Chip makers must move to the “very complex” process of double patterning with immersion lithography starting at 20 nm, Patton said. But IBM has worked on ways to hide much of that complexity under either a standard cell design flow or for more advanced users a custom flow based on a relatively simple algorithm he added.
IBM has been mostly irrelevant to semiconductor process technology for at least a decade. I doubt many outside IBM can clear state why they even still do it. They certainly don't make any money from it. Yerning for the glory days perhaps?
That is the length of the whole unit cell. There are more atoms within the cell since it is a diamond crystal structure. Actual figures depend on orientation but for a 100 direction it would be 4x that.
Patterning at 7nm is obviously tough but sounds people think it can be done...but is Mosfet still working at 7nm?...what is Ion/Ioff ratio?...how many dopant atoms are within transistor volume? what about statistical variations that could be huge?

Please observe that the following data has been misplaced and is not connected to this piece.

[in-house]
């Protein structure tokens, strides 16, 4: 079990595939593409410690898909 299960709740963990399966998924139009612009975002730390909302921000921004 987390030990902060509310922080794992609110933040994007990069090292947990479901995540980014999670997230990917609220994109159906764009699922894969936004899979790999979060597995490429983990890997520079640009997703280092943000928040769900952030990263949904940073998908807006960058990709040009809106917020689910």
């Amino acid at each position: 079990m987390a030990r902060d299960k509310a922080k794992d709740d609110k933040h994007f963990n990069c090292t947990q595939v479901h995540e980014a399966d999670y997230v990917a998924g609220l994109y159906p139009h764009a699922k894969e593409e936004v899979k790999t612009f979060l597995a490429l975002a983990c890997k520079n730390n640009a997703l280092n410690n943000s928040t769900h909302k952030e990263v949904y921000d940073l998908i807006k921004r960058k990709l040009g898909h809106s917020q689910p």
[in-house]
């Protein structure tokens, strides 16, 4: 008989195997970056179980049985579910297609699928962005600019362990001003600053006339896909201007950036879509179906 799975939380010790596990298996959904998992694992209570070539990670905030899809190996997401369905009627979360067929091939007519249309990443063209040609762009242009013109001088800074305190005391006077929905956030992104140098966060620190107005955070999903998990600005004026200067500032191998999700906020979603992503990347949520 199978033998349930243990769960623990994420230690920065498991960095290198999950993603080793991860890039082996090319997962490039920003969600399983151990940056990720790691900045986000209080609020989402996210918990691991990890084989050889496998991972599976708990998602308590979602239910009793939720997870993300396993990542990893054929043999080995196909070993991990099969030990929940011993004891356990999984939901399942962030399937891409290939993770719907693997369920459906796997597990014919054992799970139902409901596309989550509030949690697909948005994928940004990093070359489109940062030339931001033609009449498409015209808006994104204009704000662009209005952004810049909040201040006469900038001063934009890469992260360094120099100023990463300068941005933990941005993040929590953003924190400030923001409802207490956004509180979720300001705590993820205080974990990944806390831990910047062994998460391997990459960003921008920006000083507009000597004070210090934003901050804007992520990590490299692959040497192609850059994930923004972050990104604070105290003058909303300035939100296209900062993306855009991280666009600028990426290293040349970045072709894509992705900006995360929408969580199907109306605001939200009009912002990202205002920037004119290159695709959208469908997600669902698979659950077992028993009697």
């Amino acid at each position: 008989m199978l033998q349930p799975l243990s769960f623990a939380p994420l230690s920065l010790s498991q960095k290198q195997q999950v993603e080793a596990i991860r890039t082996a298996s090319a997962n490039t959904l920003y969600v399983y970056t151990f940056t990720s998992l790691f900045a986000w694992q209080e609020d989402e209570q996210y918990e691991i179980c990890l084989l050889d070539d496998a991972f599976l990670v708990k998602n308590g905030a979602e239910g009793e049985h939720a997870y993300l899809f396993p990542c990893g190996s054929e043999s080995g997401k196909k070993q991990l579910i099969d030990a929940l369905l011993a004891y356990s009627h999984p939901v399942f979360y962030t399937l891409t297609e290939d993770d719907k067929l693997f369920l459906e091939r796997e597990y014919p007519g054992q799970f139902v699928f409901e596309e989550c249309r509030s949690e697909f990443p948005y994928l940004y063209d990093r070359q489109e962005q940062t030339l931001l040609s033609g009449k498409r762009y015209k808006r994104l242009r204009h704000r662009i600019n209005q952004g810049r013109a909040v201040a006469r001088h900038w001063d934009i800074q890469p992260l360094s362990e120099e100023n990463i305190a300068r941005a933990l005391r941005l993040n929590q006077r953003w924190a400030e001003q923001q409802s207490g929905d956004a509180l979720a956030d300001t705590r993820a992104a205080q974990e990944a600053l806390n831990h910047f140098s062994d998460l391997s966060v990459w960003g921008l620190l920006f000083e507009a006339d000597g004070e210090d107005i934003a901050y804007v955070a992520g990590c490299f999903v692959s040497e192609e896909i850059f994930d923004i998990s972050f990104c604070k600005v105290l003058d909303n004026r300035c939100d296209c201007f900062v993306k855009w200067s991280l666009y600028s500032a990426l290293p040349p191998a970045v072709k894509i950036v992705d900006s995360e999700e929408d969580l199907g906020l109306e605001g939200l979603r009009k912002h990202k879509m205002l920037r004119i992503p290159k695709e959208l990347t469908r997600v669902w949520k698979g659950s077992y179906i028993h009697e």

David Patterson, known for his pioneering research that led to RAID, clusters and more, is part of a team at UC Berkeley that recently made its RISC-V processor architecture an open source hardware offering. We talk with Patterson and one of his colleagues behind the effort about the opportunities they see, what new kinds of designs they hope to enable and what it means for today’s commercial processor giants such as Intel, ARM and Imagination Technologies.